By Lemery Reyes & Richard McKeethen
Golden Gate [X]press, Special to News Photographer magazine
SAN FRANCISCO, CA - The chair of San Francisco State University's journalism department held a press conference on campus today defending the First Amendment rights of a photojournalism student arrested for photographing an alleged burglary.
“We believe that this case has been mishandled,” said department chairman John Burks. “We’re here today in support of photojournalism student Omar Vega.”
On Wednesday, police arrested 18-year-old photojournalism student Omar Vega just moments after he left a class in Burk Hall. The San Francisco Police Department issued an arrest warrant for Vega because of an incident that occurred in October 2004 when Vega photographed a group of five people who police claim broke into a car parked on Lake Merced Blvd. and then stole CDs and cash. Vega was arraigned on misdemeanor charges of second-degree burglary and tampering with a vehicle for his alleged role in the break-in. Police also issued arrest warrants for the four other students involved in the October 24 incident. A fifth person seen in Vega's photographs has not been identified.
Burks said that Vega was acting as a journalist when he photographed Nicole Dion, John Macrery, Blake Street, Steven Stodola, and one other unidentified male. But the San Francisco district attorney's office charged Vega with burglary and tampering with a vehicle, both misdemeanors.
According to Vega, he was working on a photographic essay assignment for SFSU's campus newspaper, the Golden Gate [X]press, documenting freshman life in the dorms when the incident took place. During the Friday noontime press conference, Vega stated that he simply photographed the incident and that he was not a participant in the alleged burglary.
The Editorial Board of [X]press initially declined to publish Vega's pictures in the student-run newspaper when they failed to get a unanimous board vote in favor of publishing. The images of the car incident were then published on a Web site. A discussion thread on the Web site www.sportsshooter.com titled "Beheading The Messenger..." details Vega's account of what happened next. But some of the images from the car incident are now online on the [X]press Web site.
Vega also contends that Mary Park Hall staff members have consistently harassed him over his work as photojournalist, violating his First Amendment rights until they evicted him in January 2005. “They’re making an example out of me,” said Vega at the press conference as his attorney, Emilia Mayorga, sat beside him. Mayorga is an associate at the San Francisco firm of Kerr & Wagstaffe, who say on their Web site that they are intervening in Vega's case "on behalf of a college student in a First Amendment controversy involving freedom of the press." James M. Wagstaffe, a partner and co-founder of Kerr & Wagstaffe, is an adjunct professor in constitutional law and civil procedure at Hastings College of the Law and in media law at SFSU.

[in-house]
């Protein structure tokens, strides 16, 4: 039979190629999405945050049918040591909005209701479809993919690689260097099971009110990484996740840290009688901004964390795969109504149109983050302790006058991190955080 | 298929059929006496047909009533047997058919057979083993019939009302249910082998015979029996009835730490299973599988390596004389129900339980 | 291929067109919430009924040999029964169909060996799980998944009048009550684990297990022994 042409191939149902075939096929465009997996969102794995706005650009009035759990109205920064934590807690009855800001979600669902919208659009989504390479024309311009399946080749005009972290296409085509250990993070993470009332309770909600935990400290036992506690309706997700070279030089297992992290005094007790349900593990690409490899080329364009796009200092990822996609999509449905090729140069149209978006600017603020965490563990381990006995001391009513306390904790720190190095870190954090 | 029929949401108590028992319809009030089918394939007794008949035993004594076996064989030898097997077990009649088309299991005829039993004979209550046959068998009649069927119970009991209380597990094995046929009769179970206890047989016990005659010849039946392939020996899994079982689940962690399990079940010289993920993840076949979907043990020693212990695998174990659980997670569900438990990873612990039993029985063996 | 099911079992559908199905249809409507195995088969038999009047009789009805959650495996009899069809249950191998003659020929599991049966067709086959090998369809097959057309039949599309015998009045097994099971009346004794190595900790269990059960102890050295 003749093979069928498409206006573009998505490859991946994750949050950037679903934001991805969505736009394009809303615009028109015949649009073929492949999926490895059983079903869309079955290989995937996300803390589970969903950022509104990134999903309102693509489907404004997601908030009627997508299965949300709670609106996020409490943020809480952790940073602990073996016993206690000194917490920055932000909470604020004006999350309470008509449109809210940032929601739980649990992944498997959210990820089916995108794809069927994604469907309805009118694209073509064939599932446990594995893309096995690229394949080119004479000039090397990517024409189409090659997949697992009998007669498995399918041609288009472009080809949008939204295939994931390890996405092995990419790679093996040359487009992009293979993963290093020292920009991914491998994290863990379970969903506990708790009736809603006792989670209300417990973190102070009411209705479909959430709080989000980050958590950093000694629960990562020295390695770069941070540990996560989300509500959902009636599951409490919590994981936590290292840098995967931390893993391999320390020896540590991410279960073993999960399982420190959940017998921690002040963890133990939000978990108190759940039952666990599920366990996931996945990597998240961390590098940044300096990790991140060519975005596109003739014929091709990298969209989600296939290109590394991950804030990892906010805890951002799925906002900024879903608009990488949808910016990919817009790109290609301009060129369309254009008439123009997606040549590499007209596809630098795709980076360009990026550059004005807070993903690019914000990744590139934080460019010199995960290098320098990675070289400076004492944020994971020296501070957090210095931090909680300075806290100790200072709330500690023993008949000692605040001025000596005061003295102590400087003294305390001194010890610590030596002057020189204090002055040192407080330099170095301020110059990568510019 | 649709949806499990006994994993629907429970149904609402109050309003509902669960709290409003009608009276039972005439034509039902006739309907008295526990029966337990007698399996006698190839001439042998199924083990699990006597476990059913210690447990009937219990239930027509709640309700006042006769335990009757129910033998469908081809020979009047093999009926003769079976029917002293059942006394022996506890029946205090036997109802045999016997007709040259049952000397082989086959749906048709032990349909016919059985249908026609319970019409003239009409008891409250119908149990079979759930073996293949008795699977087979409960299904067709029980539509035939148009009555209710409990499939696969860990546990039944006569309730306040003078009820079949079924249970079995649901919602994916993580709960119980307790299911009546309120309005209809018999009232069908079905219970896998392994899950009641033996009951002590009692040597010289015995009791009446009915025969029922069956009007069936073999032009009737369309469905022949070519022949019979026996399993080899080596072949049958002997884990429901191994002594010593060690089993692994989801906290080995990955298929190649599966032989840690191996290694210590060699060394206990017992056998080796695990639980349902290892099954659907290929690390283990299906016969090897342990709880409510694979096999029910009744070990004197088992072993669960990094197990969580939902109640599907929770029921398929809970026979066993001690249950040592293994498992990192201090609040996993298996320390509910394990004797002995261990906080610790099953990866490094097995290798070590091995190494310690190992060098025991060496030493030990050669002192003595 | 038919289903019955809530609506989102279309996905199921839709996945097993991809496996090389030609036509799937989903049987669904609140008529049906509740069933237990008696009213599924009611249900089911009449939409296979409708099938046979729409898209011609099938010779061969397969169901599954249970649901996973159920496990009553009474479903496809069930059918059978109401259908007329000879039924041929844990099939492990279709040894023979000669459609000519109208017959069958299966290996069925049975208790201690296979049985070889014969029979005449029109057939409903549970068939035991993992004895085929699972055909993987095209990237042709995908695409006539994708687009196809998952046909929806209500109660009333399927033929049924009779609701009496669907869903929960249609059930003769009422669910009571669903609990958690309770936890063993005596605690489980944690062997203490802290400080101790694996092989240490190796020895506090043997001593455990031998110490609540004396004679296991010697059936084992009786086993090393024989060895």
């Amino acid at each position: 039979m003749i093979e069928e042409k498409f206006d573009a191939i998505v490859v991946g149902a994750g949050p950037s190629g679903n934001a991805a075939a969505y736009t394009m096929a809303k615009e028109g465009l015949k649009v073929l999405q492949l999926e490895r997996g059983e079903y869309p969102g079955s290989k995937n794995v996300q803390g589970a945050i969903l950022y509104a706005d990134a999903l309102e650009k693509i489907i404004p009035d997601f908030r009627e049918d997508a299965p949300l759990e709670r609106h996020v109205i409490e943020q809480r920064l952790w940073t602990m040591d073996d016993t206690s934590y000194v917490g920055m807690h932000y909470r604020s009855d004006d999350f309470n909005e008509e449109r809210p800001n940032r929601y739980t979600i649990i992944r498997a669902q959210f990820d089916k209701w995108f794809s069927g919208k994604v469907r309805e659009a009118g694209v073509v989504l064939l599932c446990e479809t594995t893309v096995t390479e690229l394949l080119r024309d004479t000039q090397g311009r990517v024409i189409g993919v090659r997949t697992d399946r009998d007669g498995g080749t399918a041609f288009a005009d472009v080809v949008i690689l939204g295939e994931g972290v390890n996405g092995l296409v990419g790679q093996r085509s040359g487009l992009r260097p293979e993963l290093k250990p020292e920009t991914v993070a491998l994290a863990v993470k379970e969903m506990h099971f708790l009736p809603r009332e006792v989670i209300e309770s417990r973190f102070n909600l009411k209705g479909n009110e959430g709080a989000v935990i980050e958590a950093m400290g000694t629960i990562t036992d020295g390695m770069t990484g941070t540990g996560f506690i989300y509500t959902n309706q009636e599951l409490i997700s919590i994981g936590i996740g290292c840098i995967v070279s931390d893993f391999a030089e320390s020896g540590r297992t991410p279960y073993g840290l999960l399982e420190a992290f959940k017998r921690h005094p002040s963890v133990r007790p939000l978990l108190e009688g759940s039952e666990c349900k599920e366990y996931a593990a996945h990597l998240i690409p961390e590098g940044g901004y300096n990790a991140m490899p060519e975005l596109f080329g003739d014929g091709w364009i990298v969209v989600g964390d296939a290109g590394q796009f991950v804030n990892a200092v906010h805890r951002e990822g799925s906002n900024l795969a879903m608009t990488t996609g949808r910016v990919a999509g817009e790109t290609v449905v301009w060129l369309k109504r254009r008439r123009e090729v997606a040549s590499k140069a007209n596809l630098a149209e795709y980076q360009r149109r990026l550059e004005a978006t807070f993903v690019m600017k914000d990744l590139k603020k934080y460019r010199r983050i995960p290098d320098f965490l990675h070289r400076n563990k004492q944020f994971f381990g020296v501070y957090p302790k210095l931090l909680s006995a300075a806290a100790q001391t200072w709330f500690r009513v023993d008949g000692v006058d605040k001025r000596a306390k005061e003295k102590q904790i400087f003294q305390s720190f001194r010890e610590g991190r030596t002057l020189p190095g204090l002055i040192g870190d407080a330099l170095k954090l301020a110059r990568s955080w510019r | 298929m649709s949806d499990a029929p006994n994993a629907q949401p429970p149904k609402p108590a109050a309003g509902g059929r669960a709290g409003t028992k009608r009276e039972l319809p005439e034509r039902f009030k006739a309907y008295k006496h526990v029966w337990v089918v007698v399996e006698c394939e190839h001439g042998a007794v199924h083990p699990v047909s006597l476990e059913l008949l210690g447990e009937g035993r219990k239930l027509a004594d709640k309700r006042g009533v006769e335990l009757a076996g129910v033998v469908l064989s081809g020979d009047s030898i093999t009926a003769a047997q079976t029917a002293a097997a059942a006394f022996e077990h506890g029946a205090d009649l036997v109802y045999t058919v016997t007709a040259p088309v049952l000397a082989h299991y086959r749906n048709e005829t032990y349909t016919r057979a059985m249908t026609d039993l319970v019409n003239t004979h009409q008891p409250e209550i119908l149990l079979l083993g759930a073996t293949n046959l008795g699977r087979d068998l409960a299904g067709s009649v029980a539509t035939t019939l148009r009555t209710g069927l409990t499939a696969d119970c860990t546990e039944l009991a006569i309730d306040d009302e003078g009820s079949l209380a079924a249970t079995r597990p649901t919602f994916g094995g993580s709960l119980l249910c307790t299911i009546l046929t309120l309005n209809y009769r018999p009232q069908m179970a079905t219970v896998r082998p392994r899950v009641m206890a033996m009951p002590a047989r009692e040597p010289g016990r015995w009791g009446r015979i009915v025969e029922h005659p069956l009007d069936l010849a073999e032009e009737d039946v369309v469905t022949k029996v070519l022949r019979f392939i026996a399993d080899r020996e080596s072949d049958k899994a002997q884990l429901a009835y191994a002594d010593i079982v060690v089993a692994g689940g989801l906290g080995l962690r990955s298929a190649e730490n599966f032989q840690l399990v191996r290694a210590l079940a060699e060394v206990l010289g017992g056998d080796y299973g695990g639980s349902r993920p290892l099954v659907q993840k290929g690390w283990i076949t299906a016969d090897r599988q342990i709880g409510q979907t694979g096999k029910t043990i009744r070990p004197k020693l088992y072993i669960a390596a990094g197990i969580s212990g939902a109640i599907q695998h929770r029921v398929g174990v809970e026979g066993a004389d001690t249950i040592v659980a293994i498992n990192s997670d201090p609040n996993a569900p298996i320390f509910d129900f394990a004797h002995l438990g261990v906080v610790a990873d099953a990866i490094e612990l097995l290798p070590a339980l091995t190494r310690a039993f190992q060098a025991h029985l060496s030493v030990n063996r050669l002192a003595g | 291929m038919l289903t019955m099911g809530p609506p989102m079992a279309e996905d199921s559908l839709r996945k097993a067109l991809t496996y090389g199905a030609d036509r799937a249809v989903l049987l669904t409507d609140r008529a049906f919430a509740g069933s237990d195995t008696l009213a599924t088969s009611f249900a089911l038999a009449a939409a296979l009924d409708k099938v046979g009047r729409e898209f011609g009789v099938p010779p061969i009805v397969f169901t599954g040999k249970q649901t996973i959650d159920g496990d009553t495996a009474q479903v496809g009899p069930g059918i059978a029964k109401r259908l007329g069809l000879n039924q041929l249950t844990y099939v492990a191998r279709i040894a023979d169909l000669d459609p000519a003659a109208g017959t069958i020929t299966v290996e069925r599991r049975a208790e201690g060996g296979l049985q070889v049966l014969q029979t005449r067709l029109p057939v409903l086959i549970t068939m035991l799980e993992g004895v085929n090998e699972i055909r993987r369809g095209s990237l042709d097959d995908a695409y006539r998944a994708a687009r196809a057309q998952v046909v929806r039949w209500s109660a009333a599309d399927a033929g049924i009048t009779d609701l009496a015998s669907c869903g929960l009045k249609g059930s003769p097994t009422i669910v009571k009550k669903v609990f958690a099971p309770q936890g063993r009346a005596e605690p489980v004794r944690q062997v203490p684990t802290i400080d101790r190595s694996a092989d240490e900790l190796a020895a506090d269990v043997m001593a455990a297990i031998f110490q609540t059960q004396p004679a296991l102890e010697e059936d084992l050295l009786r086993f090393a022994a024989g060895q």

“It was so humiliating,” said Vega on Wednesday an hour after his release from jail. “It was right after class and my ex-roommate Michael and fellow classmates saw me get arrested and taken away in handcuffs.”
SFSU journalism department chair Burks said he supports Vega’s right to photograph events as they occur, including the incident that led to Vega’s arrest this week. Burks also questioned why the San Francisco district attorney’s office issued a warrant to arrest Vega over what Burks sees as nothing more than a student photographer reporting on life in the dorms.
Ken Kobre, photojournalism professor and faculty advisor to the student-run [X]press, also said that he believes that Vega was just doing his job.
“Omar Vega was doing exactly what a photojournalist should do,” said Kobre. “He was taking his camera and he was recording the world around him. The people that run the dorm have tried to block him from taking those pictures. They tried to do that almost from the time he arrived.”
Vega is a native of Stockton, CA, and is studying photojournalism on a scholarship he received to attend SFSU. His arrest Wednesday arose from the alleged auto burglary he photographed. University police reports indicate a group of four SFSU students and one unidentified male found a set of car keys on campus. The group searched and eventually located a 2002 Ford Mustang belonging to Karimah Arnold, another SFSU student. Documents from the district attorney’s office indicate that one SFSU student in the group, John Macrery, removed a CD from the vehicle.
As of Thursday afternoon, Vega and the other students had either been arrested or had turned themselves in to police. According to one of the students involved, Vega did not take anything from the vehicle.
“He (Vega) just took the pictures and posted them online,” said the student just after his release Thursday night at the Hall of Justice in San Francisco. “We never stole anything. He made it all up. We all have to be in court on Monday,” the student added.
Students Dion and Stodola still live in the dorms. Dion has declined requests for comment and Stodoloa said Vega never entered the car. Macrery and Street no longer reside on campus and the sixth participant in the incident still remains unidentified.
Phone calls to the San Francisco district attorney’s office were not returned by press time.
[X]press reporter Daniel Jimenez contributed to this story.